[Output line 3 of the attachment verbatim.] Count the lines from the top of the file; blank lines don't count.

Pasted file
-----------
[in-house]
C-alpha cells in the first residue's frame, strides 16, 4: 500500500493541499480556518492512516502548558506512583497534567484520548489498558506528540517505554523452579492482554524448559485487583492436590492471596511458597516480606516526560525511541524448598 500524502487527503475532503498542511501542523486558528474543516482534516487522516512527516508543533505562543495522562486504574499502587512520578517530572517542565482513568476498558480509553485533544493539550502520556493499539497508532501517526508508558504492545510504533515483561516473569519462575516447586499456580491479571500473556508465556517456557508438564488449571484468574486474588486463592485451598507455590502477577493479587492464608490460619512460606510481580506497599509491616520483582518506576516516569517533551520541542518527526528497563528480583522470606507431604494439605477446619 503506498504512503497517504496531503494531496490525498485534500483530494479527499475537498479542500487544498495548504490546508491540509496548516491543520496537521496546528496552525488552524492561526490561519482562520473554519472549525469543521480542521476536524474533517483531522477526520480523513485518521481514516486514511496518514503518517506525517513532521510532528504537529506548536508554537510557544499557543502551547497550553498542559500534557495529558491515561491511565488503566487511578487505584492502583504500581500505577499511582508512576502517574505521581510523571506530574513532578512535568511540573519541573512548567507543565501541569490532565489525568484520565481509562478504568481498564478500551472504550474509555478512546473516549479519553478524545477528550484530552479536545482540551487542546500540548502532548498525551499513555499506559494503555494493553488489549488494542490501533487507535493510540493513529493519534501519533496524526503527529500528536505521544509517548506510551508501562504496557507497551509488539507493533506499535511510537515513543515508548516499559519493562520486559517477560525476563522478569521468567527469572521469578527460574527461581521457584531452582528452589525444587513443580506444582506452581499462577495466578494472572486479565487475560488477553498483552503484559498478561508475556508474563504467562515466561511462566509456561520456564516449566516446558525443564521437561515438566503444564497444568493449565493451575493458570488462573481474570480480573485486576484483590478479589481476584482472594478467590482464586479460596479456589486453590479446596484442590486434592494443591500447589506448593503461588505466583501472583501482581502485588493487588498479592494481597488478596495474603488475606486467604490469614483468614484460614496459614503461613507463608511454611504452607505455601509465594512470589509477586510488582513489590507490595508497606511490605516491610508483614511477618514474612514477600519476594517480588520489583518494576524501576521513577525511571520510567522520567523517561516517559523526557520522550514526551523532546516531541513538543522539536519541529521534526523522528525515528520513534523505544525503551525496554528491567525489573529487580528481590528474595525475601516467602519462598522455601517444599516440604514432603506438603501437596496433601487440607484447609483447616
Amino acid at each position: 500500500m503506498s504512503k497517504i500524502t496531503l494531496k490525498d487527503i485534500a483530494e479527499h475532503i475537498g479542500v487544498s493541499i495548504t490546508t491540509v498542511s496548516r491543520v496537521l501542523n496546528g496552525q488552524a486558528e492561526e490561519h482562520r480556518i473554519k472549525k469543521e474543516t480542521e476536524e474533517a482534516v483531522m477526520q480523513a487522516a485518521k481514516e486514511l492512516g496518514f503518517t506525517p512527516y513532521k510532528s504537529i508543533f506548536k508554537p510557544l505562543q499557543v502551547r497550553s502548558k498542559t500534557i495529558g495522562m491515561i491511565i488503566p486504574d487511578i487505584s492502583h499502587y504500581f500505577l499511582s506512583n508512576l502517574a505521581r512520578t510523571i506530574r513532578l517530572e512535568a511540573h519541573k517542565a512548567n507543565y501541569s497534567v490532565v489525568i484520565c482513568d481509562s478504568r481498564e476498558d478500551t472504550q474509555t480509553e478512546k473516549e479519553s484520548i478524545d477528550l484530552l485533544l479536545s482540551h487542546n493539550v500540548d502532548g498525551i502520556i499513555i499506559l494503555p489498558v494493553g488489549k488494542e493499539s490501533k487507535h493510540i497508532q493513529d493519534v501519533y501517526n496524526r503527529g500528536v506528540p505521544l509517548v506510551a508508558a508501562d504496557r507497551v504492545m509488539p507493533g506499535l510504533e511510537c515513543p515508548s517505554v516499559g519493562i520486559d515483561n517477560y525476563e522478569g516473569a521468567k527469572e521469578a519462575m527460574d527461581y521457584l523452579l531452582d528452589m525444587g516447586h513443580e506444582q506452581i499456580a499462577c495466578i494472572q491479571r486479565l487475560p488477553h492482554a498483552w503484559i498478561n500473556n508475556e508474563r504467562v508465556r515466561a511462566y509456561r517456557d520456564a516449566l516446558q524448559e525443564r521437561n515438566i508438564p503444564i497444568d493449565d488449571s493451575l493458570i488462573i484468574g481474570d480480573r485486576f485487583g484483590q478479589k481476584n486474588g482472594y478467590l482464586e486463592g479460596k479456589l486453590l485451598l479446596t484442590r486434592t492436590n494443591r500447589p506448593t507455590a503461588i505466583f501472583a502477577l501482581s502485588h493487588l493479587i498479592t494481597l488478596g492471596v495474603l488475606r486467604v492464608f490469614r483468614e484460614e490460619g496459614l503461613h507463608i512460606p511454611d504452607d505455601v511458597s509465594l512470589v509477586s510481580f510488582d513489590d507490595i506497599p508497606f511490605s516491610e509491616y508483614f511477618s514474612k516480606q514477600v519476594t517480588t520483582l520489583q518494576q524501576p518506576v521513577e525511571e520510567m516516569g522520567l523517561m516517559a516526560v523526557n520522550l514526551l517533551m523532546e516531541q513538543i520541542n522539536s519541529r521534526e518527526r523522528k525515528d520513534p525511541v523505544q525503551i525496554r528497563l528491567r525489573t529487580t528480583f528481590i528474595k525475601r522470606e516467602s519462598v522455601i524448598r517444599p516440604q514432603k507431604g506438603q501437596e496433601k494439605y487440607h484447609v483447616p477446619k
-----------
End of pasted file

Amino acid at each position: 500500500m503506498s504512503k497517504i500524502t496531503l494531496k490525498d487527503i485534500a483530494e479527499h475532503i475537498g479542500v487544498s493541499i495548504t490546508t491540509v498542511s496548516r491543520v496537521l501542523n496546528g496552525q488552524a486558528e492561526e490561519h482562520r480556518i473554519k472549525k469543521e474543516t480542521e476536524e474533517a482534516v483531522m477526520q480523513a487522516a485518521k481514516e486514511l492512516g496518514f503518517t506525517p512527516y513532521k510532528s504537529i508543533f506548536k508554537p510557544l505562543q499557543v502551547r497550553s502548558k498542559t500534557i495529558g495522562m491515561i491511565i488503566p486504574d487511578i487505584s492502583h499502587y504500581f500505577l499511582s506512583n508512576l502517574a505521581r512520578t510523571i506530574r513532578l517530572e512535568a511540573h519541573k517542565a512548567n507543565y501541569s497534567v490532565v489525568i484520565c482513568d481509562s478504568r481498564e476498558d478500551t472504550q474509555t480509553e478512546k473516549e479519553s484520548i478524545d477528550l484530552l485533544l479536545s482540551h487542546n493539550v500540548d502532548g498525551i502520556i499513555i499506559l494503555p489498558v494493553g488489549k488494542e493499539s490501533k487507535h493510540i497508532q493513529d493519534v501519533y501517526n496524526r503527529g500528536v506528540p505521544l509517548v506510551a508508558a508501562d504496557r507497551v504492545m509488539p507493533g506499535l510504533e511510537c515513543p515508548s517505554v516499559g519493562i520486559d515483561n517477560y525476563e522478569g516473569a521468567k527469572e521469578a519462575m527460574d527461581y521457584l523452579l531452582d528452589m525444587g516447586h513443580e506444582q506452581i499456580a499462577c495466578i494472572q491479571r486479565l487475560p488477553h492482554a498483552w503484559i498478561n500473556n508475556e508474563r504467562v508465556r515466561a511462566y509456561r517456557d520456564a516449566l516446558q524448559e525443564r521437561n515438566i508438564p503444564i497444568d493449565d488449571s493451575l493458570i488462573i484468574g481474570d480480573r485486576f485487583g484483590q478479589k481476584n486474588g482472594y478467590l482464586e486463592g479460596k479456589l486453590l485451598l479446596t484442590r486434592t492436590n494443591r500447589p506448593t507455590a503461588i505466583f501472583a502477577l501482581s502485588h493487588l493479587i498479592t494481597l488478596g492471596v495474603l488475606r486467604v492464608f490469614r483468614e484460614e490460619g496459614l503461613h507463608i512460606p511454611d504452607d505455601v511458597s509465594l512470589v509477586s510481580f510488582d513489590d507490595i506497599p508497606f511490605s516491610e509491616y508483614f511477618s514474612k516480606q514477600v519476594t517480588t520483582l520489583q518494576q524501576p518506576v521513577e525511571e520510567m516516569g522520567l523517561m516517559a516526560v523526557n520522550l514526551l517533551m523532546e516531541q513538543i520541542n522539536s519541529r521534526e518527526r523522528k525515528d520513534p525511541v523505544q525503551i525496554r528497563l528491567r525489573t529487580t528480583f528481590i528474595k525475601r522470606e516467602s519462598v522455601i524448598r517444599p516440604q514432603k507431604g506438603q501437596e496433601k494439605y487440607h484447609v483447616p477446619k